Cast by Means of Figures: Herman Melville's Rhetorical Development

By Bryan C. Short | Go to book overview

5
"The drawn soul of genius": Mardi

We mortals ourselves spring all naked and scabbardless into the world. Yet, rather, are we scabbards to our souls. And the drawn soul of genius is more glittering than the drawn cimeter of Saladin.

-- Melville, Mardi

In March of 1848, just as the English edition of Omoo was about to appear, Melville announced to his publisher, John Murray, that his next novel would be a departure: "A real romance of mine is no Typee or Omoo, & is made of different stuff altogether." Feeling "irked, cramped & fettered by plodding along with dull common places," he vowed "to plume my pinions for a flight" (Letters 70). After Mardi appeared, a review in the New York Daily Tribune of May 10, 1849, judged that it "aims at a much higher mark and fails to reach it" (Leyda Log I, 303), and Melville, in July, explained to his new British publisher, Richard Bentley ( Murray had rejected the manuscript because of its fictional nature), that, despite hostile reviews, "'Mardi," in its higher purposes, has not been written in vain" ( Letters 86). From the beginning, the novel represented an expanded and risky venture for the fledgling writer.

Modern criticism reasserts both Mardi's departure from its predecessors and the negative judgments of contemporary reviewers;1 the novel is forgiven its "gaucheries" because it represents "the first bold stroke of Melville's greatest work."2 Yet in spite of obvious sense and almost universal currency, this judgment ignores the extent to which Mardi grows directly out of the synecdochic rhetoric of Omoo. In his third novel, Melville, rather than setting an entirely new course, exaggerates his reaction against the enabling irony of Typee and his quest for the grounds of a declaration of independence ("no further connection") from the past. This exaggeration in turn reveals implications of his tropological program which Omoo had passed over. It is more accurate to say that the real departure for Melville as an author comes not between Omoo and Mardi but within the latter novel, a view which helps to explain its glaring structural inconsistencies.3

Synecdochic rhetoric, in Omoo, permits the narrative voice to appropriate the terms of authorial self-discovery; freed from the metaleptic temporality of Typee, the moment of telling absorbs the processes by which it came into being as a persuasive act: the rhetoric of Omoo, in grounding itself on "the frequency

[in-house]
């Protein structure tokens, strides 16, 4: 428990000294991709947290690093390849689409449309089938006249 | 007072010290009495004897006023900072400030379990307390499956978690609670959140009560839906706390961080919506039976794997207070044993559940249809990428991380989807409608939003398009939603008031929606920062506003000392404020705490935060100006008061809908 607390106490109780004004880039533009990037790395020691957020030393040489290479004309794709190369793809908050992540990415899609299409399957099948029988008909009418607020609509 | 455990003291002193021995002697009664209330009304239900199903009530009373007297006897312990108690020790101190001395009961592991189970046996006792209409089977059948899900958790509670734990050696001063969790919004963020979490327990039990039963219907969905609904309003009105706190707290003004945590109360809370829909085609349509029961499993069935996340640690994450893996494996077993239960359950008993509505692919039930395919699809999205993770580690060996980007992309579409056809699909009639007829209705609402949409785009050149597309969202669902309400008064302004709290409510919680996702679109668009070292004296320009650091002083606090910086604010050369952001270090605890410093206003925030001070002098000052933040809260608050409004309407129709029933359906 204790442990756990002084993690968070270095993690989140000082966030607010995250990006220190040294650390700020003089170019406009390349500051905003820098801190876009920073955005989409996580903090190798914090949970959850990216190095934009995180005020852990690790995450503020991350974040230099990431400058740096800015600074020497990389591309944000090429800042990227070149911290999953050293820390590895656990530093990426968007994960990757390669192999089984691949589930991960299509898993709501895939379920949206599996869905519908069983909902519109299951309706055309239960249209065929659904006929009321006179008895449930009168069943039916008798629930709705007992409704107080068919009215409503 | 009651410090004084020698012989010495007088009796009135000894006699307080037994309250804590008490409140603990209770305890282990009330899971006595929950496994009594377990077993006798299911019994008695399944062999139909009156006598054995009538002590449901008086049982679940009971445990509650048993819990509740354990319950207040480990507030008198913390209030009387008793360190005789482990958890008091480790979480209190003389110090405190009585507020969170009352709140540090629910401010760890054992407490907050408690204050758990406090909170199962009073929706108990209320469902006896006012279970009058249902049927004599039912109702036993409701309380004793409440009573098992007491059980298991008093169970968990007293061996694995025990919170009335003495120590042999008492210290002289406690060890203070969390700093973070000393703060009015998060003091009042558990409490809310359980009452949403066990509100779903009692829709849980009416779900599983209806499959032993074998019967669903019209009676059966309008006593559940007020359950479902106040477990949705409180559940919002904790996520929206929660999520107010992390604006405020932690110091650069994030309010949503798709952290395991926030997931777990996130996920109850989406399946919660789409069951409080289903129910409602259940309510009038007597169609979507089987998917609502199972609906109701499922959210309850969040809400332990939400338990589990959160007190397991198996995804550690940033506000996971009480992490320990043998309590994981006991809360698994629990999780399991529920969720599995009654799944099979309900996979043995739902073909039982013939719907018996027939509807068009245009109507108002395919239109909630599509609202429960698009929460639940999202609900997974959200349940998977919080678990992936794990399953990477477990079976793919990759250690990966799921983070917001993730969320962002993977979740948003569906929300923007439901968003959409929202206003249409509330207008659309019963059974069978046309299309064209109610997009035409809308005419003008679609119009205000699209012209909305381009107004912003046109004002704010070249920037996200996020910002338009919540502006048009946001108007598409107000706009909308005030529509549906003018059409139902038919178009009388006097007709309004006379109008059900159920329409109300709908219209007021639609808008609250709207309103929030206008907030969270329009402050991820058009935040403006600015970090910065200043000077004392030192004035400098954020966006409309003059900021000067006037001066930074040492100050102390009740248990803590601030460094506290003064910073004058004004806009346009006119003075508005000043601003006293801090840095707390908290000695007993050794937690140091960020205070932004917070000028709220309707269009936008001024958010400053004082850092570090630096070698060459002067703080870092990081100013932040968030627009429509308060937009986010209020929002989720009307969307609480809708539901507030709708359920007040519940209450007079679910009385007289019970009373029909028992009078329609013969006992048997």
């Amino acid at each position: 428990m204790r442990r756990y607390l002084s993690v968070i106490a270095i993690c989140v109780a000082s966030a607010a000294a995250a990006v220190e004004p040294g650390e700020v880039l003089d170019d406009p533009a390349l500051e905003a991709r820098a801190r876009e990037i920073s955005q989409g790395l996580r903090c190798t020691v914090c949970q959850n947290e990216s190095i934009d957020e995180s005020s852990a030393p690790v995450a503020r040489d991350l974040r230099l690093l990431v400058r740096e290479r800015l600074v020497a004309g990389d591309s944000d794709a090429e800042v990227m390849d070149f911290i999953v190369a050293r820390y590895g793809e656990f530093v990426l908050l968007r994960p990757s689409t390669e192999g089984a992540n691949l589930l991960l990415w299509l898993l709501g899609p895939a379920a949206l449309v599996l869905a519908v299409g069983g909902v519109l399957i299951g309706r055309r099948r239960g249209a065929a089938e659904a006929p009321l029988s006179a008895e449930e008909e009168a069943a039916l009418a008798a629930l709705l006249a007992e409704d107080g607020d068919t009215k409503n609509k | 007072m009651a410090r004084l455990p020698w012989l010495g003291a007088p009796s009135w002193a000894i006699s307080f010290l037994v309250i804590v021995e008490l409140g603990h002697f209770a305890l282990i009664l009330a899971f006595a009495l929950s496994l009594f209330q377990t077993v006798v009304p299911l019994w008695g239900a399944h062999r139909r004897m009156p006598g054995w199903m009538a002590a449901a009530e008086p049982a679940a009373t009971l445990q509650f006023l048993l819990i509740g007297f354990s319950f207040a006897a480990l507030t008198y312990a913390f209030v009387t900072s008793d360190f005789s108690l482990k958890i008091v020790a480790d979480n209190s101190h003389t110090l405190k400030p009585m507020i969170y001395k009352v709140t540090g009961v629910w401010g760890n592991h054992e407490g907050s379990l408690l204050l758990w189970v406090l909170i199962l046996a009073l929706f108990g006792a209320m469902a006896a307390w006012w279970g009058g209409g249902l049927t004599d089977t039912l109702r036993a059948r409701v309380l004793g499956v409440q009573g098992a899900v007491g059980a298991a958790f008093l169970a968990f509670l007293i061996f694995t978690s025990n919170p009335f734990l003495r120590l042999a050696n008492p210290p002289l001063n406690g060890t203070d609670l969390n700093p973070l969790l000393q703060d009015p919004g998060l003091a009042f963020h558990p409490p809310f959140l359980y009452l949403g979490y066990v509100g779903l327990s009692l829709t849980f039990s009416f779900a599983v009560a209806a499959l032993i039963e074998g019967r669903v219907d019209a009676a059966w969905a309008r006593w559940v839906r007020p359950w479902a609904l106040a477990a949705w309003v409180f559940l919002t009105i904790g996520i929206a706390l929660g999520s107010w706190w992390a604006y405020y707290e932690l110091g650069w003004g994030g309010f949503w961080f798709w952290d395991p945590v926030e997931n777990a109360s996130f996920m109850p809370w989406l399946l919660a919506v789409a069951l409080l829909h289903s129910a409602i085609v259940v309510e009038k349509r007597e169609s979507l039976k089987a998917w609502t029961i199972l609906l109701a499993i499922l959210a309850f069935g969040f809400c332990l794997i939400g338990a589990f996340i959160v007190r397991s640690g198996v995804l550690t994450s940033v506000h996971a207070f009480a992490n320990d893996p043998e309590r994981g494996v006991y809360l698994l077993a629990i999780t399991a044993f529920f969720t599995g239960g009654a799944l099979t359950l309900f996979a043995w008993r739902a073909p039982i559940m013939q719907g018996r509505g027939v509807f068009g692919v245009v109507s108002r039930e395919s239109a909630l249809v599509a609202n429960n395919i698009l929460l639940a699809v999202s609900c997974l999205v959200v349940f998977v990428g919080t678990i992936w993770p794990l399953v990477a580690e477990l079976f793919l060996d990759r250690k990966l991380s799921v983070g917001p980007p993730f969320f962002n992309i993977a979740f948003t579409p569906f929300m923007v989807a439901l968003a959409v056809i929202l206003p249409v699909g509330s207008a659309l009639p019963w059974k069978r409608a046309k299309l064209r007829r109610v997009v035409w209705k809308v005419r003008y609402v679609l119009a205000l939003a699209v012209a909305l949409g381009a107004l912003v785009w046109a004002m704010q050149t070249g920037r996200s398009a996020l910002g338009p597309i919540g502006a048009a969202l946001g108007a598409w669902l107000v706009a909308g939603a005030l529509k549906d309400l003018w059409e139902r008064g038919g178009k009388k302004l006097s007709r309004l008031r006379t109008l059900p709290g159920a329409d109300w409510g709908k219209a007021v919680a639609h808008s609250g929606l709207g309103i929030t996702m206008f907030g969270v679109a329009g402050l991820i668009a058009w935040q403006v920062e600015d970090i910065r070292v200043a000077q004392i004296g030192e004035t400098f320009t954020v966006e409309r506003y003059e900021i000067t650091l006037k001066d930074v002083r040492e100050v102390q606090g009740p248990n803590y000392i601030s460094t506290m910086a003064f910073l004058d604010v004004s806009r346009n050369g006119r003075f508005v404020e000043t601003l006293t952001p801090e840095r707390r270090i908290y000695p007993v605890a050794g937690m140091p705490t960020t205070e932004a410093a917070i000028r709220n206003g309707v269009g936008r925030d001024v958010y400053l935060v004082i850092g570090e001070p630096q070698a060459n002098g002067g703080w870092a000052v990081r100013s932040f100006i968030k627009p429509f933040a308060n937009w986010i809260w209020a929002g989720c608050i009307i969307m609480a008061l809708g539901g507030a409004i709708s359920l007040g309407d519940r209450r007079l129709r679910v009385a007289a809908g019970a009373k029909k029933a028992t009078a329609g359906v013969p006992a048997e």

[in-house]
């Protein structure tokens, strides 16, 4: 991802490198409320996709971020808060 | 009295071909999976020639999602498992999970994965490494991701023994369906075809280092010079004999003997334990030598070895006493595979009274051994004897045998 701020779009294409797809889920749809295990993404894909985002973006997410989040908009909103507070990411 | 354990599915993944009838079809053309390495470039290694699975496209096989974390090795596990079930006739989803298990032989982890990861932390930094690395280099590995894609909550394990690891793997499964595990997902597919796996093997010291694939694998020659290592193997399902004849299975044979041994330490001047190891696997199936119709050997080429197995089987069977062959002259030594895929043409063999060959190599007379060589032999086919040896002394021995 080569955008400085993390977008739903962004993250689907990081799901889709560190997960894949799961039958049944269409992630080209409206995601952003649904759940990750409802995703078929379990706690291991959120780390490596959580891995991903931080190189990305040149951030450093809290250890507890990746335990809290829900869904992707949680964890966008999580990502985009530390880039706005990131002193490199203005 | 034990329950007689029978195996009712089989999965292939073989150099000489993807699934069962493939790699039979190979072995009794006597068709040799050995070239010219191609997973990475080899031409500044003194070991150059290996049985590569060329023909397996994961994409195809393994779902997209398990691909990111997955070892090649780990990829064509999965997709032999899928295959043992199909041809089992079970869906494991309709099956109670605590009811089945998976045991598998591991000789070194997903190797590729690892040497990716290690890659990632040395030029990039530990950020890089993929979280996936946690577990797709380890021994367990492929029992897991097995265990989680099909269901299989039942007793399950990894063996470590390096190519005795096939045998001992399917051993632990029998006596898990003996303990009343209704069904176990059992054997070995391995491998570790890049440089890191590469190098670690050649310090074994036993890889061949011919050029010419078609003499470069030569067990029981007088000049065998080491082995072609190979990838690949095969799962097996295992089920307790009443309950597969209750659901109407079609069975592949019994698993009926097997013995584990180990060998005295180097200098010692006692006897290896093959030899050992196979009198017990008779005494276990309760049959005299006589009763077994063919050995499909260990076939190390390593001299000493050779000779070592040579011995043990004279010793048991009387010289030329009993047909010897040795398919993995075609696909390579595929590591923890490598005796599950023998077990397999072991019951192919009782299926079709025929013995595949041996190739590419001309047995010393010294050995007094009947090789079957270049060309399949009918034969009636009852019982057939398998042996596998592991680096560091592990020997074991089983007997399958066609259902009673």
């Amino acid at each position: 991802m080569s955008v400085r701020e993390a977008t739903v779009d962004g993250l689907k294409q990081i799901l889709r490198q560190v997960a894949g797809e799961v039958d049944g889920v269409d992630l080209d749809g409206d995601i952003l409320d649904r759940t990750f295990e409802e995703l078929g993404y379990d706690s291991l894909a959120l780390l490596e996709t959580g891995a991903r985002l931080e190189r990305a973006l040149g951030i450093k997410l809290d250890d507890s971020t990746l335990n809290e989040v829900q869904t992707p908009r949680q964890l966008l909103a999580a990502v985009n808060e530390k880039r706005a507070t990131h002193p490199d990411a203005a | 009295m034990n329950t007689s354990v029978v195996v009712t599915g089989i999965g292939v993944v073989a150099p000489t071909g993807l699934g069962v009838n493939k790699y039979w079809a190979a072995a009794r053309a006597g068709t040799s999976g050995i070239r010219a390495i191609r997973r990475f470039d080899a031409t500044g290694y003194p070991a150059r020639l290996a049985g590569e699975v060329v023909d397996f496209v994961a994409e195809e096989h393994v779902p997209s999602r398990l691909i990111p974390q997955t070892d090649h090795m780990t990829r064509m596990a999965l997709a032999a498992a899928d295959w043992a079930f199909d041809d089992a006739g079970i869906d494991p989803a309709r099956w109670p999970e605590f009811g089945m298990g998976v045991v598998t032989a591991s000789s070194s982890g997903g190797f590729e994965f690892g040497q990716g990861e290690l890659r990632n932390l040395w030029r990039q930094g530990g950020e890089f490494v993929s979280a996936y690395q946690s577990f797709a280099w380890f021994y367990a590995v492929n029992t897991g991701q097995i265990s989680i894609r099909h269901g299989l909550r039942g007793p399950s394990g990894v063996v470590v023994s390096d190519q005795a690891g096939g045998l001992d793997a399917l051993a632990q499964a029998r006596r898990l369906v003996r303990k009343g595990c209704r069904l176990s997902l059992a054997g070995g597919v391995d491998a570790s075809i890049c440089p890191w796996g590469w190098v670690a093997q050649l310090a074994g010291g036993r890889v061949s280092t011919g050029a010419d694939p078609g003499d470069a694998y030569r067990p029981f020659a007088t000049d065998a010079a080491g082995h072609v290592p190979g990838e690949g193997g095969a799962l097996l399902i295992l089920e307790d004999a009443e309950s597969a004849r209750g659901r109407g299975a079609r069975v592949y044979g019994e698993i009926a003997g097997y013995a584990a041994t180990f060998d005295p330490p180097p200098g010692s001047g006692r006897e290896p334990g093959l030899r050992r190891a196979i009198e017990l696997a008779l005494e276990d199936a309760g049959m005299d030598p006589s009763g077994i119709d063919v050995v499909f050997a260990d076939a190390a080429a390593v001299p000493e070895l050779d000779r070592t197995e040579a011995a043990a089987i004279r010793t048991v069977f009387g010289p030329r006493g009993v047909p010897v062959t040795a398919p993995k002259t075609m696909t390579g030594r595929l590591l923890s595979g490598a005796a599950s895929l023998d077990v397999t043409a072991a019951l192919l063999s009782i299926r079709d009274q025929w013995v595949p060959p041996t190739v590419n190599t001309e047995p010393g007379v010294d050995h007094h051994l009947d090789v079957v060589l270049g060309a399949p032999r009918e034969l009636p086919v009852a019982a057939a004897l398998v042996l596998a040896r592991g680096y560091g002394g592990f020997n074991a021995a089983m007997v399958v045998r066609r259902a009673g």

-51-

Notes for this page

Add a new note
If you are trying to select text to create highlights or citations, remember that you must now click or tap on the first word, and then click or tap on the last word.
One moment ...
Default project is now your active project.
Project items
Notes
Cite this page

Cited page

Style
Citations are available only to our active members.
Buy instant access to cite pages or passages in MLA 8, MLA 7, APA and Chicago citation styles.

(Einhorn, 1992, p. 25)

(Einhorn 25)

(Einhorn 25)

1. Lois J. Einhorn, Abraham Lincoln, the Orator: Penetrating the Lincoln Legend (Westport, CT: Greenwood Press, 1992), 25, http://www.questia.com/read/27419298.

Note: primary sources have slightly different requirements for citation. Please see these guidelines for more information.

Cited page

Bookmark this page
Cast by Means of Figures: Herman Melville's Rhetorical Development
Table of contents

Table of contents

Settings

Settings

Typeface
Text size Smaller Larger Reset View mode
Search within

Search within this book

Look up

Look up a word

  • Dictionary
  • Thesaurus
Please submit a word or phrase above.
Print this page

Print this page

Why can't I print more than one page at a time?

Help
Full screen
Items saved from this book
  • Bookmarks
  • Highlights & Notes
  • Citations
/ 206

matching results for page

    Questia reader help

    How to highlight and cite specific passages

    1. Click or tap the first word you want to select.
    2. Click or tap the last word you want to select, and you’ll see everything in between get selected.
    3. You’ll then get a menu of options like creating a highlight or a citation from that passage of text.

    OK, got it!

    Cited passage

    Style
    Citations are available only to our active members.
    Buy instant access to cite pages or passages in MLA 8, MLA 7, APA and Chicago citation styles.

    "Portraying himself as an honest, ordinary person helped Lincoln identify with his audiences." (Einhorn, 1992, p. 25).

    "Portraying himself as an honest, ordinary person helped Lincoln identify with his audiences." (Einhorn 25)

    "Portraying himself as an honest, ordinary person helped Lincoln identify with his audiences." (Einhorn 25)

    "Portraying himself as an honest, ordinary person helped Lincoln identify with his audiences."1

    1. Lois J. Einhorn, Abraham Lincoln, the Orator: Penetrating the Lincoln Legend (Westport, CT: Greenwood Press, 1992), 25, http://www.questia.com/read/27419298.

    Cited passage

    Thanks for trying Questia!

    Please continue trying out our research tools, but please note, full functionality is available only to our active members.

    Your work will be lost once you leave this Web page.

    Buy instant access to save your work.

    Already a member? Log in now.

    Search by... Author
    Show... All Results Primary Sources Peer-reviewed

    Oops!

    An unknown error has occurred. Please click the button below to reload the page. If the problem persists, please try again in a little while.